Coming from a family of art collectors, Carolina Pimenta lives in a light and, naturally, art-filled apartment in the Chiado neighborhood in central Lisbon. Much like the neighborhood, Carolina’s tastes tend to run towards traditional mixed with contemporary.
She recently moved back here after spending a couple of years in New York and globetrotting from Bhutan to Brazil. Art and photography are her life. And traveling – she’s not the type to settle and becomes easily bored if she’s stuck in the same place for too long.
When Carolina’s father, a dedicated collector, realized that he was running out of space in his home in Porto, he decided to fill the Lisbon flat with the Brazilian works in his collection. Carolina has mixed these with exotic items she’s picked up during her travels – creating a cozy space that reflects her venturesome life.
It’s a sunny summer day in Lisbon, the city is relaxed and the people are friendly. Carolina says that in summer you can’t get anything done in Portugal, that’s how much people enjoy their summer – Carolina though, is on a roll.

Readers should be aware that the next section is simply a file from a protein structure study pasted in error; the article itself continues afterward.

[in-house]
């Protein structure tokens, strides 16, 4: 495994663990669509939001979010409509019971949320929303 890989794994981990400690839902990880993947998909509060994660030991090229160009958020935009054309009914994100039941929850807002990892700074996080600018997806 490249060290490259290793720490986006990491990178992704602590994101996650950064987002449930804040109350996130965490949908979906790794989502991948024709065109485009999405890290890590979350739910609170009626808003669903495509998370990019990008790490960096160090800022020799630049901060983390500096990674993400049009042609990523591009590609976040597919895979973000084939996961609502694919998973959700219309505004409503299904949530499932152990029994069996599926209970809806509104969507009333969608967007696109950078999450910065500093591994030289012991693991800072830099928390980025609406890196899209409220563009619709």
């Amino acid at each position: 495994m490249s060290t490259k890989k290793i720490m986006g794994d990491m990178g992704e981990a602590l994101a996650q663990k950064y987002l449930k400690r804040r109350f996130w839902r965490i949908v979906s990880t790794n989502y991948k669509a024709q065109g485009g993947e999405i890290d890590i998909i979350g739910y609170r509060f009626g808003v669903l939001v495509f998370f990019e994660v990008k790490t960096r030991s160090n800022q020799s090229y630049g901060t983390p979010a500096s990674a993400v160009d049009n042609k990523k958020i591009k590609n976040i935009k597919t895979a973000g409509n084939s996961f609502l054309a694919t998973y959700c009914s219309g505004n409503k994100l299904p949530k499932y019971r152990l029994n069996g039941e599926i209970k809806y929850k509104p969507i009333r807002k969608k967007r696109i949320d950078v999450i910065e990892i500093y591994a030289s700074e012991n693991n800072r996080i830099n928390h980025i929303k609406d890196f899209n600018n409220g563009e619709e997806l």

What an amazing apartment. It’s new but you can sense history here.
This building was originally property of the Dukes of Braganza and later during the 25 April Revolution in 1974 was the headquarters of PIDE, the International and State Defense Police. The building is embedded in one of the oldest neighborhoods of Lisbon and, although it has now been completely remodeled, it maintains some of its original traces. There is an eclectic crowd that lives here: from one of the most well established chefs in Portugal, to artists, politicians, designers – interesting neighbors, no doubt.
Tell me more about yourself and the places you’ve lived.
I’m from Porto, north of Portugal. I lived there until I was 18 and I went to an English school. Once I graduated I went to Lisbon for a year to take photography and painting courses. Then I moved to Leeds for university. There I did visual communications courses – photography, design, web design, video, animation. I also interned a lot. I started working for a Brazilian gallery and went to Art Basel and did their sales for a few years. Then I moved to London to intern for Mario Testino and I was with him for four months and that’s how I started getting into fashion and changing the roots of what I was doing. I got bored with London and England where it was grey. I went to visit a friend in Paris. She said, “I’m so bored with Paris.” I said, “I’m so bored with London. Let’s move to New York.” In two weeks we packed our stuff. I went home and told my parents: “Mom, Dad, I’m moving to New York.” I had some convincing to do, but then I was there for four years working.
What did you do in New York?